Dividends – Receive $1,650 of Total Dividends: After a great year in 2013, this year my goal will be to receive $1,650 of dividends in 2014. Unlike my peer to peer lending accounts, where additional contributions can turn into additional net interest within a couple of months, dividends are a different story. With dividends, you must rely on the timing of quarterly ex-dividends dates and can sometimes go 4-5 months without receiving a dividend from a position. This puts me in the precarious position of stretching my income goal by increasing it by $650 over last year’s goal and requiring additional contributions in a year where things are quite in flux.

Total Passive Income

In total, I am hoping to hit the $4,000 mark in passive income from these investments. I will be updating my progress on these goals on a monthly basis. Please find my progress year-to-date below:

Passive Income (PI)
PI Total
Percent of
2014 Goal

In addition to the monthly totals above, the below chart reflects my growing stream of passive income since the beginning of 2013, when I started tracking passive income on my blog.

Passive Income and Pageviews - September 2014 - Passive Income since January 2013

2014 Blogging Goal

While not a huge milestone, I passed my first year of blogging back on the fourth of February. I say not huge because I did take a nice four-month hiatus last summer. Since starting back up in the middle of October, I’ve seen a nice rebound in traffic and writing motivation (free time helps with that!). I know that my time will get even more limited towards the back half of the year once married and back in school (pursuing my MBA). To help encourage me to focus on regularity and consistency, posting a blog goal should foster that motivation. Public goals foster accountability and accountability fosters action.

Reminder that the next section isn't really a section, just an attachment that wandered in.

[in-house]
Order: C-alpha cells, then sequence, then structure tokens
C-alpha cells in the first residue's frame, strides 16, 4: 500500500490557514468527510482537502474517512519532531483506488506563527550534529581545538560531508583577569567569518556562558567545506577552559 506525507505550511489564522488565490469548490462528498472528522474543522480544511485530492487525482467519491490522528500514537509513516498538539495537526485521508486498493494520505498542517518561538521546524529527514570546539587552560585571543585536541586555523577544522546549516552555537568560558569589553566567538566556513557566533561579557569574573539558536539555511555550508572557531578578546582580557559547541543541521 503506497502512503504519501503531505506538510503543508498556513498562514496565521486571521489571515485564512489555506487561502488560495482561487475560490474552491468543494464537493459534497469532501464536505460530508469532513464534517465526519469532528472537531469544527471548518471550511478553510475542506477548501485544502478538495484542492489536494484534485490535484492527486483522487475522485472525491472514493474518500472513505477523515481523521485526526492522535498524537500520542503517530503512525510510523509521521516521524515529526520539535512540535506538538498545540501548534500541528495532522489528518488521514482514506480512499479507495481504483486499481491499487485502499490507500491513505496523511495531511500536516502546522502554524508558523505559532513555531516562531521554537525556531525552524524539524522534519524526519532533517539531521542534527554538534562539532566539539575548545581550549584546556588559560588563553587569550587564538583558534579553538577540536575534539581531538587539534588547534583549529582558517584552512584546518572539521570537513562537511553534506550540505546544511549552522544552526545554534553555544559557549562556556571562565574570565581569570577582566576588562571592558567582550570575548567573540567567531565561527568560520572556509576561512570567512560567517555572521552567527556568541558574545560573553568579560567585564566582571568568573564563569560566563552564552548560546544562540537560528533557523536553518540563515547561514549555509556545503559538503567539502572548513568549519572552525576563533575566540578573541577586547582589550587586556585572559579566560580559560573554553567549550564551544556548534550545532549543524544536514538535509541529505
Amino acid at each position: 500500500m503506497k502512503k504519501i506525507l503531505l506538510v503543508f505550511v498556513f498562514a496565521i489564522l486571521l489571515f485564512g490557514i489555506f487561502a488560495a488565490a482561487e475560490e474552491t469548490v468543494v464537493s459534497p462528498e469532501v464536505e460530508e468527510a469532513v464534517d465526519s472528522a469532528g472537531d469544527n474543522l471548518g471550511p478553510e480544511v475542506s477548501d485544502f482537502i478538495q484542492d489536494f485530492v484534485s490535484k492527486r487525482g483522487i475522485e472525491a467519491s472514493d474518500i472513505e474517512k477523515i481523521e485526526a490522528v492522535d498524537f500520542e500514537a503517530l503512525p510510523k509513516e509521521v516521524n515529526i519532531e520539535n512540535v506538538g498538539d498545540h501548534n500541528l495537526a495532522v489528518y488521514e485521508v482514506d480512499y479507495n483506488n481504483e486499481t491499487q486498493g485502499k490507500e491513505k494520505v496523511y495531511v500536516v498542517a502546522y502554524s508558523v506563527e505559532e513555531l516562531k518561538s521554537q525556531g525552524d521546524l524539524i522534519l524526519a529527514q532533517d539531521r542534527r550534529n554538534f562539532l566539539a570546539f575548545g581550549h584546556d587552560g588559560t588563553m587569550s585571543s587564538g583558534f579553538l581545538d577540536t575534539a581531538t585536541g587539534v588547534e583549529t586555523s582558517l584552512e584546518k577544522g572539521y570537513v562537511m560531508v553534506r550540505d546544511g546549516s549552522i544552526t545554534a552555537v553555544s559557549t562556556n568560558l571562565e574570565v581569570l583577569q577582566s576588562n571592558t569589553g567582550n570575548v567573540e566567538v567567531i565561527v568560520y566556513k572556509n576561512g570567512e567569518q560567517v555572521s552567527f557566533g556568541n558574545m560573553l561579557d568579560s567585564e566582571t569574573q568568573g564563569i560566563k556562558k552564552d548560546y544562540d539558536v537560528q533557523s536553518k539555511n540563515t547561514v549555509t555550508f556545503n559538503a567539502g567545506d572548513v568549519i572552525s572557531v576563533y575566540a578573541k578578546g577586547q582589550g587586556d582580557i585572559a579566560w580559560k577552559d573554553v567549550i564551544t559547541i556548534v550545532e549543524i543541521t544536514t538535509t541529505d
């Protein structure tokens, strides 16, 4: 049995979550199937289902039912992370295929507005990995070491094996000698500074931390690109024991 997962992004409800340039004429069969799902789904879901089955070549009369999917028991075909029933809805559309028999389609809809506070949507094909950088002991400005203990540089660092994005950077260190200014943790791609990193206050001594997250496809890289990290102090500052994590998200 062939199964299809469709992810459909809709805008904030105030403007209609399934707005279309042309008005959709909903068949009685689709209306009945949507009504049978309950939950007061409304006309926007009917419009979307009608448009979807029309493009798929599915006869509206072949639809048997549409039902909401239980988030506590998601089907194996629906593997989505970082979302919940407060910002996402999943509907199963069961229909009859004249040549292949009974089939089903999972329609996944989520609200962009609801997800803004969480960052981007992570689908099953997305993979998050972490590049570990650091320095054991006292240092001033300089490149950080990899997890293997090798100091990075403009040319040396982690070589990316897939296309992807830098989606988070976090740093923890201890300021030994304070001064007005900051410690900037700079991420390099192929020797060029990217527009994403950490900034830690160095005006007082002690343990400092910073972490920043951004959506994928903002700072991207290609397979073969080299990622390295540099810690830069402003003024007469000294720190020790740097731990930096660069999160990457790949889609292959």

Traffic Goal: In my first almost 11 full months of blogging, going through December, including my extended summer break, I had 7,614 unique visitors come 10,693 times and look through 19,931 pages. I wrote a total of 71 posts and covered everything from whether to DRIP or Not to DRIP to refinancing my rental to the multitude of changes behind the scenes at Lending Club. While I certainly enjoyed some success my first year, I really killed the momentum generated in my first couple months of blogging when I wasn’t posting during the summer. This was also compounded when I had some hosting issues resulting in almost no visitors during July.

2014 Blog and Income Goals - 2013 Blog Traffic